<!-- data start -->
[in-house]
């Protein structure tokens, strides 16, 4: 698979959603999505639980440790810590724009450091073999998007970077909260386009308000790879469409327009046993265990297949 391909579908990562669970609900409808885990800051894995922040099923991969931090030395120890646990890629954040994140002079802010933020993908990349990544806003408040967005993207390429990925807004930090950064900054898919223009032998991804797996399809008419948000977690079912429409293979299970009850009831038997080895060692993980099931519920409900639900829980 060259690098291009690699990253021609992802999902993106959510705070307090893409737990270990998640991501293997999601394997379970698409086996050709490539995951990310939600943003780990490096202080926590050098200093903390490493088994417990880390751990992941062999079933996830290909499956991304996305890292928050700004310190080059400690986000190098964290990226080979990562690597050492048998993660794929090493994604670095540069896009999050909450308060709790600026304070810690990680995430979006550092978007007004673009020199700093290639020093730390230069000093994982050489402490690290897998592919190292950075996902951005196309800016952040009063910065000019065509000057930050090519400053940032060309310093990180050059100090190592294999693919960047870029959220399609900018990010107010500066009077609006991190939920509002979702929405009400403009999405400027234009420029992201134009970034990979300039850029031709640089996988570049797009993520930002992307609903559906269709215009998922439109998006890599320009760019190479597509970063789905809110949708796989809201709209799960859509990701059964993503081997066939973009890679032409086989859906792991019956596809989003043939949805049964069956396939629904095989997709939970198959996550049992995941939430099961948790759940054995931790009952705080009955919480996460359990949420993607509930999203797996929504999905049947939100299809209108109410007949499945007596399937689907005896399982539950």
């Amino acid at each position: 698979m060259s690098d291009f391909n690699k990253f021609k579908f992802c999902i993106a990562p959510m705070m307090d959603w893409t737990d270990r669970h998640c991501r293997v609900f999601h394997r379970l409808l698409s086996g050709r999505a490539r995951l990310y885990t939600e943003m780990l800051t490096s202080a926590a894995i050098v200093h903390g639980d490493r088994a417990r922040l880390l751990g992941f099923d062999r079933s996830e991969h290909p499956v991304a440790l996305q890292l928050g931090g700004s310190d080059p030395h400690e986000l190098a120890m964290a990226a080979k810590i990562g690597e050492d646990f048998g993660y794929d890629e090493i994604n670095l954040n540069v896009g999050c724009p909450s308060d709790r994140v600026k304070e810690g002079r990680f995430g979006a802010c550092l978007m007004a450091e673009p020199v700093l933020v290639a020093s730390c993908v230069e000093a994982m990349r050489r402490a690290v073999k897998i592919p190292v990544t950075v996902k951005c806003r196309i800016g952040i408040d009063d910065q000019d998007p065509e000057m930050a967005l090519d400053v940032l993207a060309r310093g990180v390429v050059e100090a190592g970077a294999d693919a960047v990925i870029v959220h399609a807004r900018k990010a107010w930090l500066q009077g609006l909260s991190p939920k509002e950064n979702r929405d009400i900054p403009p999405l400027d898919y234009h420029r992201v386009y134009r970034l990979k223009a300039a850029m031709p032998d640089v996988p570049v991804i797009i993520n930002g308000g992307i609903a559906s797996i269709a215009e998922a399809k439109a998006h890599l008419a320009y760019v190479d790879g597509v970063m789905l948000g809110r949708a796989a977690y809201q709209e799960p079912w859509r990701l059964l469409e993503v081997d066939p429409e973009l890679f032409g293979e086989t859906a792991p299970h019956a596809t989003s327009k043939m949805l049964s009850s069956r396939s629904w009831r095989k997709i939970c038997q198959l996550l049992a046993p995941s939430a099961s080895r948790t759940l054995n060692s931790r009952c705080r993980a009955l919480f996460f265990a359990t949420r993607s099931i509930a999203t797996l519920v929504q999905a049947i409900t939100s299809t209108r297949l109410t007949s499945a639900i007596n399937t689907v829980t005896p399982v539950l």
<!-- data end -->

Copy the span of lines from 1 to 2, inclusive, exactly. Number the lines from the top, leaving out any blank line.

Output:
[in-house]
């Protein structure tokens, strides 16, 4: 698979959603999505639980440790810590724009450091073999998007970077909260386009308000790879469409327009046993265990297949 391909579908990562669970609900409808885990800051894995922040099923991969931090030395120890646990890629954040994140002079802010933020993908990349990544806003408040967005993207390429990925807004930090950064900054898919223009032998991804797996399809008419948000977690079912429409293979299970009850009831038997080895060692993980099931519920409900639900829980 060259690098291009690699990253021609992802999902993106959510705070307090893409737990270990998640991501293997999601394997379970698409086996050709490539995951990310939600943003780990490096202080926590050098200093903390490493088994417990880390751990992941062999079933996830290909499956991304996305890292928050700004310190080059400690986000190098964290990226080979990562690597050492048998993660794929090493994604670095540069896009999050909450308060709790600026304070810690990680995430979006550092978007007004673009020199700093290639020093730390230069000093994982050489402490690290897998592919190292950075996902951005196309800016952040009063910065000019065509000057930050090519400053940032060309310093990180050059100090190592294999693919960047870029959220399609900018990010107010500066009077609006991190939920509002979702929405009400403009999405400027234009420029992201134009970034990979300039850029031709640089996988570049797009993520930002992307609903559906269709215009998922439109998006890599320009760019190479597509970063789905809110949708796989809201709209799960859509990701059964993503081997066939973009890679032409086989859906792991019956596809989003043939949805049964069956396939629904095989997709939970198959996550049992995941939430099961948790759940054995931790009952705080009955919480996460359990949420993607509930999203797996929504999905049947939100299809209108109410007949499945007596399937689907005896399982539950």